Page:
Sonnet, $6.50, ISBN 0-671-02468-X
Paranormal Romance, 1999
This book has practitioners of magic (or witches if you prefer) as the heroine and a villain, but frankly, I’m disappointed. From the back cover synopsis I’m led to expect a paranormal romance in which witchcraft and sorcery is abound. All I get are a duel of sorcery in the brilliant prologue and another at the end. Everything in-between, apart from token mentions of love spells and curses, is strictly mundane historical romance stuff.
The wonderful prologue has corrupted vicar/warlock Edward Drakewyck and his henchman Harry Clairmont stealing a magical talisman, called the Dove, from Morgana Fay. They put Morgana under a curse of eternal sleep, and then burn her husband as her murderer. Morgana vows revenge, and prophecy has it that a Clairmont knight and Drakewyck witch will fall in love and awaken Morgana from her sleep, upon which she will wreck revenge on all things and persons Clairmont and Drakewyck.
Cut to 1856, 263 years later, where Lucinda Drakewyck foresees a vision that she will fall in love with Crimean war hero Richard Clairmont. In a spell went awry, she manages to reawaken Morgana, earns Richard’s distrust, and causes them all to plunge into big trouble. Along the way her uncle meet some financial mishap and urges her to get married. In order to avoid a persistent suitor, she gets herself hired as the chaperone for annoying, shrill Carolly. They got into a carriage accident that causes reawakened Morgana to get injured, and now Morgana is recuperating in the Clairmont house. Lucinda is uneasy. Then there’s this problem with Richard falling in love with her, and she can’t allow that – if they fall in love, the prophecy will come true. What is she to do?
Whatever she does, she comes close to the ninny heroines I dislike, namely those heroines that would gather secrets to her heaving heart, not telling the hero anything in some misguided hope of protecting him and everybody. Guess what? She has to be incompetent while doing it. This woman just cannot keep her mouth shut. She tells herself something must not be known by the hero. The hero looks at her, and the first thing she blabs is that very thing, oops. Lucinda is young, so I can make allowances for her, but she is so passive and timid that she is a complete failure when it comes to chaperoning Carolly, She can’t stand up to this annoying young lady at all. She also cannot stand up to Morgana, much less Richard. As a heroine, she isn’t memorable.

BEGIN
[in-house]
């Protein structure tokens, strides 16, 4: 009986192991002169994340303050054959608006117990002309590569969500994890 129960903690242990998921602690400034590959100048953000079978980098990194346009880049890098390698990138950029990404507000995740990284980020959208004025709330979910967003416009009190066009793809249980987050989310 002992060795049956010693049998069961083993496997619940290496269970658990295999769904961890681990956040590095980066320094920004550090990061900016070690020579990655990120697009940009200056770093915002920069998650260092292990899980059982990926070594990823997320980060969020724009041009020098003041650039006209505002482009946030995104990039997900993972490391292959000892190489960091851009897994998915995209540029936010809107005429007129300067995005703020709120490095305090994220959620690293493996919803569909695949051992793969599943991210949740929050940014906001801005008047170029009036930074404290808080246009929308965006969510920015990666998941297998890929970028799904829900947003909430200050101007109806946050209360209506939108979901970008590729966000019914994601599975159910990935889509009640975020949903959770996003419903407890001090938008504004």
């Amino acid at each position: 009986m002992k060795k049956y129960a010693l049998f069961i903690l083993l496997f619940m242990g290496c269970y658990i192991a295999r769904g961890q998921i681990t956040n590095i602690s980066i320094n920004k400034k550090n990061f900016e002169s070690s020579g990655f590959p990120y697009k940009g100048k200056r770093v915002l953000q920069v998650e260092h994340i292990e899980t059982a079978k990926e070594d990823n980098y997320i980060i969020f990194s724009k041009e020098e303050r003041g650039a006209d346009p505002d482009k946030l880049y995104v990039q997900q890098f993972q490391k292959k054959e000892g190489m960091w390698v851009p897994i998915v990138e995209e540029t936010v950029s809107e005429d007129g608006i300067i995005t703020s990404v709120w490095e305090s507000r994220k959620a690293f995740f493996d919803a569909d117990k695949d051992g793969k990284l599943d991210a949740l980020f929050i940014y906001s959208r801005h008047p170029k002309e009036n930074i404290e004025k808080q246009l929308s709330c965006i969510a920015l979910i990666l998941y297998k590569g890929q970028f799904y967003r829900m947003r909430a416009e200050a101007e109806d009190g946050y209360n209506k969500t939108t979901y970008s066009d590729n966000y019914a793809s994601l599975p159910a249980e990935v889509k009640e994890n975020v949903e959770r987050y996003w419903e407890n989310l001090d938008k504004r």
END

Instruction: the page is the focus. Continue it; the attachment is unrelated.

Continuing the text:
Richard fares better as a man tortured by memories of the Crimean war and the death of his best friend. He is a charismatic and attractive hero, but unfortunately his presence only serves to expose Lucinda’s inadequateness as a compelling romantic heroine.
And don’t get me started about Carolly.
I’m more interested in Morgana. The poor woman has the right to her revenge, for the sin committed against her is unforgivable. The author must be commended for making her three-dimensional. I care more for her than Lucinda. Strong, determined, vengeful, Morgana is ultimately redeemed by … oh well, let me just say that it is her happy ending that gets me a bit choked up, not Lucinda’s. I can’t help wishing the author has written her story instead.
Mind you, Heart of the Dove isn’t a bad romance, for a historical romance, that is. But if one is looking for a true blue paranormal romance rich in witchcraft lore and sorcery, she will be disappointed.
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